Henry George DeWolf
Henry "Harry" George DeWolf (born in Canada in June 26 1903) is a Canadian naval officer and is considered Canada's submarine pioneer.
Harry DeWolf was born in Bedford, Nova Scotia, on June 26 1903. His father owned and operated DeWolf & Sons, a shipbrokerage business. DeWolf entered the Royal Canadian Navy in 1918 at age 15 when he attended the Royal Canadian Naval College at Royal Roads in Esquimalt, British Columbia.
DeWolf graduated from the Royal Canadian Naval College in 1921 and was sent on an exchange with the Royal Navy to serve on board the battleship HMS Resolution. He was promoted to Sub-Lieutenant in 1924 and took a 6-month course in gunnery, torpedoes and navigation at the Royal Naval College, Greenwich. Returning to Canada in the spring of 1925, he was posted to one of the Royal Canadian Navy's two destroyers, HMCS Patriot.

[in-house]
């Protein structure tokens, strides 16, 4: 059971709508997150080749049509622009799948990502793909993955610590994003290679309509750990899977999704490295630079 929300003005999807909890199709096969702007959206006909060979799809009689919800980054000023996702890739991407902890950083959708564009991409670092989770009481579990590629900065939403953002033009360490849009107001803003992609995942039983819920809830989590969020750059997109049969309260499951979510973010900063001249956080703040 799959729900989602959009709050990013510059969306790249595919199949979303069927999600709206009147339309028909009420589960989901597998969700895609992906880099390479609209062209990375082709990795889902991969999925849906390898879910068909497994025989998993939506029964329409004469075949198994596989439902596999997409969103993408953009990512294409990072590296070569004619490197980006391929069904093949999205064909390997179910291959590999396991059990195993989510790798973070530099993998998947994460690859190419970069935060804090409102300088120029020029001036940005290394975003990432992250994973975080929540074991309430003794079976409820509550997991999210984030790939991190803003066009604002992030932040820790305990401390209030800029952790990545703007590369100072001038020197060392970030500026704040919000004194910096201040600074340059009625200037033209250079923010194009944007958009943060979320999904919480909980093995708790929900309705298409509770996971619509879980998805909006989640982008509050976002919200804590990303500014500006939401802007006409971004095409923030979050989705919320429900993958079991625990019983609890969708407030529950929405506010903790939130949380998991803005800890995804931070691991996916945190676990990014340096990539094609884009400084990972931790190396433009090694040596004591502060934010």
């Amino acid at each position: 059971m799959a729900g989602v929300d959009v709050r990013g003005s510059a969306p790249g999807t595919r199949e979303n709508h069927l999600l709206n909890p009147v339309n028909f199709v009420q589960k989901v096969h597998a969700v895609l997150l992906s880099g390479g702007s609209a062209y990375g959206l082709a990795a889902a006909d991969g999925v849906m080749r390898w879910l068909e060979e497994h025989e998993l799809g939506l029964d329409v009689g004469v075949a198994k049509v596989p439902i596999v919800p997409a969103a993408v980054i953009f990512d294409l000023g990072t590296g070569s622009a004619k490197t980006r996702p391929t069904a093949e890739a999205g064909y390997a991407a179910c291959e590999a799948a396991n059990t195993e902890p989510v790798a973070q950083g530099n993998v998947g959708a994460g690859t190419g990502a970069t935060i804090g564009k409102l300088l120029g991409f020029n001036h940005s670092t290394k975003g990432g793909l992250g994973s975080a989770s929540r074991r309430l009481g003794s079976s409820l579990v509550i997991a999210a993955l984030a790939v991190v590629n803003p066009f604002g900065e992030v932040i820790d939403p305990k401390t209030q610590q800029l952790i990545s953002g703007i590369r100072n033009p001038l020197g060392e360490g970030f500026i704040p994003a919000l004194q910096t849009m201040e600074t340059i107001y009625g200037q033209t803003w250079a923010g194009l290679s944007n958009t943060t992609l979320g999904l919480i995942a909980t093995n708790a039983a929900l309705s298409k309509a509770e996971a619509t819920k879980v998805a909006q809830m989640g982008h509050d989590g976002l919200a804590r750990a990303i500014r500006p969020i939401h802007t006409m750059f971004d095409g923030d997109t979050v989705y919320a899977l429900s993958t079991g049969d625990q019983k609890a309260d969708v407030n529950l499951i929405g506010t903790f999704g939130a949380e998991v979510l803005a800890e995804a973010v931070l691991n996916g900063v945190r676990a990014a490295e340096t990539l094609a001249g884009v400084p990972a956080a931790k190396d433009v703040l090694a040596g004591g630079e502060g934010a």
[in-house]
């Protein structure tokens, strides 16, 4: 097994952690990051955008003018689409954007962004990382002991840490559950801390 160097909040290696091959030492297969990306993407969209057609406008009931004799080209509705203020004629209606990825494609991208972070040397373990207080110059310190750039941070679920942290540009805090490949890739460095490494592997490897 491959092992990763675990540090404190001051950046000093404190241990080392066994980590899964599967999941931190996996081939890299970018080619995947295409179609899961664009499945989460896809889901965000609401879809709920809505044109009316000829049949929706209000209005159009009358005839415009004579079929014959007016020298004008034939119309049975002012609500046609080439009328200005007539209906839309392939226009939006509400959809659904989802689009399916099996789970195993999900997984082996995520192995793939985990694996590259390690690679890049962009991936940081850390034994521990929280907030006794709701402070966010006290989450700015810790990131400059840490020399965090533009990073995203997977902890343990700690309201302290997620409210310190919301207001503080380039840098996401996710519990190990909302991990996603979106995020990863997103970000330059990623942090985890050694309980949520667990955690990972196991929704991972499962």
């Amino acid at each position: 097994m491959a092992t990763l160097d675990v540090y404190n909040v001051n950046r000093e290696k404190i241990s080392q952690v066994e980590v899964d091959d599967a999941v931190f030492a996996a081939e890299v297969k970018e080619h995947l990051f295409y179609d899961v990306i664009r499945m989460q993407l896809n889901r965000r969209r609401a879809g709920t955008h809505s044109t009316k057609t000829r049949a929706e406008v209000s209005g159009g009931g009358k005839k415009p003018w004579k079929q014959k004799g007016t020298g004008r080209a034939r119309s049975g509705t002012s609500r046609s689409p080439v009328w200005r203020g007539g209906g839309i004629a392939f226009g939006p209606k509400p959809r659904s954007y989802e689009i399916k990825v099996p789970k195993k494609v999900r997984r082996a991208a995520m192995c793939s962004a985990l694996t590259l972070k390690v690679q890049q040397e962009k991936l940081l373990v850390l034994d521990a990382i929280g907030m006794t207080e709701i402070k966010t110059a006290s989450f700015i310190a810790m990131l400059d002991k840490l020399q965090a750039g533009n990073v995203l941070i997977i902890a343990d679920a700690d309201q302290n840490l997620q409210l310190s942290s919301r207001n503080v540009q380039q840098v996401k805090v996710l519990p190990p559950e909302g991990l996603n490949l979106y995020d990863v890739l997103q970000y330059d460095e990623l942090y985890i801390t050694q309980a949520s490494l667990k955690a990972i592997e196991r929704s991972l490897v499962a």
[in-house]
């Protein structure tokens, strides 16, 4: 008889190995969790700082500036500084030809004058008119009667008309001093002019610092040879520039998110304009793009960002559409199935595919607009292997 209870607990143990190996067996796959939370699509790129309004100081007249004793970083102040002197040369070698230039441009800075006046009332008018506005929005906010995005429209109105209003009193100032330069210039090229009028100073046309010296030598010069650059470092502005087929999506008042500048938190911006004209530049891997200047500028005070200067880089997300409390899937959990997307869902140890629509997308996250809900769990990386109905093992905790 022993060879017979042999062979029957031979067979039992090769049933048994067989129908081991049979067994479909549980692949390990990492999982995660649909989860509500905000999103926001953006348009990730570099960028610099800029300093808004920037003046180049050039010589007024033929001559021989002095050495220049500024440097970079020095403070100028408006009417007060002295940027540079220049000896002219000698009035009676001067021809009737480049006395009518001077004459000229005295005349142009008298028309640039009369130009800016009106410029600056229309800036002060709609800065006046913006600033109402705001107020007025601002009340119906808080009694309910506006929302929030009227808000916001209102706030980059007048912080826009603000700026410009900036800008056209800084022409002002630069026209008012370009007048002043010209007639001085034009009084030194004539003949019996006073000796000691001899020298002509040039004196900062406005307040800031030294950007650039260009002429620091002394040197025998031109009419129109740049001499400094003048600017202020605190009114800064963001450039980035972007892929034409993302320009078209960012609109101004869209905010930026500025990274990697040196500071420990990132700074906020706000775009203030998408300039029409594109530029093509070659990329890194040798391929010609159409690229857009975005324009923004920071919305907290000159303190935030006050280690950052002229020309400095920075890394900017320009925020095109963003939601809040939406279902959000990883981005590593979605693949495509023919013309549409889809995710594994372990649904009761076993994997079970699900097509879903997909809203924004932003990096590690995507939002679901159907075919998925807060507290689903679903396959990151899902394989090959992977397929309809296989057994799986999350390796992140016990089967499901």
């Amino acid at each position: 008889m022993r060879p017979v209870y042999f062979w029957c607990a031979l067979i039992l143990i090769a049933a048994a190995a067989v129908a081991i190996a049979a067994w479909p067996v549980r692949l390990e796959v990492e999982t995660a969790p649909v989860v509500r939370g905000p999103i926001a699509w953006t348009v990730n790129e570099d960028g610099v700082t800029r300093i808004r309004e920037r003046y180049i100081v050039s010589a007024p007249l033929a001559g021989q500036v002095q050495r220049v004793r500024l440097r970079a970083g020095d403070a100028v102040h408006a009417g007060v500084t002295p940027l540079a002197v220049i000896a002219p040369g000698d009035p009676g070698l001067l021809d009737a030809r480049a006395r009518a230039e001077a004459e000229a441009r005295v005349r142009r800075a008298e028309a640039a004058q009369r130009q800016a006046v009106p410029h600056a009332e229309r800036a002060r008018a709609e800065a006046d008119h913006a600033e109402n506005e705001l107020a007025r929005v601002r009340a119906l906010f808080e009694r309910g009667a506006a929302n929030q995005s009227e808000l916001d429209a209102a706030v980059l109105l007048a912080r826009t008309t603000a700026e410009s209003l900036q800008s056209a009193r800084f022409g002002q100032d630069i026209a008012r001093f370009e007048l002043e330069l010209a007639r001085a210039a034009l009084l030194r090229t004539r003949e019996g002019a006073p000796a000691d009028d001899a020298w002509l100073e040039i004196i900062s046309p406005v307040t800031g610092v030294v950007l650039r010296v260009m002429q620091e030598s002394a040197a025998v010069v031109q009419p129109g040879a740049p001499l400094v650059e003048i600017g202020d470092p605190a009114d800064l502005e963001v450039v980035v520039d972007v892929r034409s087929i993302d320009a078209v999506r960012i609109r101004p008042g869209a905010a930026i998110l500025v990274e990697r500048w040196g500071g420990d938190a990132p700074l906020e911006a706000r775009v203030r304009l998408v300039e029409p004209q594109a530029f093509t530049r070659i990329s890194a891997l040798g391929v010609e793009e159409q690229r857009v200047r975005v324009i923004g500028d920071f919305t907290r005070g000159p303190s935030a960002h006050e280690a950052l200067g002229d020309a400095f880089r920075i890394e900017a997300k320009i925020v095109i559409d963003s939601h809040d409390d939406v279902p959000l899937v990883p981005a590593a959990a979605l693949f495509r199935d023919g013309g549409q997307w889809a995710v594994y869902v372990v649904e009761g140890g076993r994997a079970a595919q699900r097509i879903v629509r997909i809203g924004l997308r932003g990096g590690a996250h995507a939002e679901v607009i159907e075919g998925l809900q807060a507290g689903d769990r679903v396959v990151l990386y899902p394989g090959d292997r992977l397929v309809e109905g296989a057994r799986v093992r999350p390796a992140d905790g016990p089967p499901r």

In early 1930, Lieutenant DeWolf received his first command, the Battle class trawler HMCS Festubert at Halifax. In 1932 he was posted to the destroyer HMCS Vancouver and then to the destroyer HMCS Skeena. He fought the inconclusive skirmishes in the Atlantic with the Syndicalist Navy and there he became convinced that submarines would be the key to win the conflict.
In 1933 DeWolf argued for the inclusion of modern submarines in the Royal Canadian Navy and won the support of Prime Minister R.B. Bennett, but he was opposed by Admiral Roger Keyes, the Chief of the Naval Staff. In the end Keyes was replaced by Admiral Percy Nelles and DeWolf's idea was enforced. In July 1935 DeWolf was promoted to Rear-Admiral and posted to National Defence Headquarters in Ottawa. He was made Assistant Director of Intelligence and Plans and responsible for the Submarines Naval Program.
In May 1931 DeWolf married Gwendolen Gilbert of Somerset, from Bermuda, who he had met while serving aboard HMCS Patriot which had spent a winter training in the Caribbean several years earlier.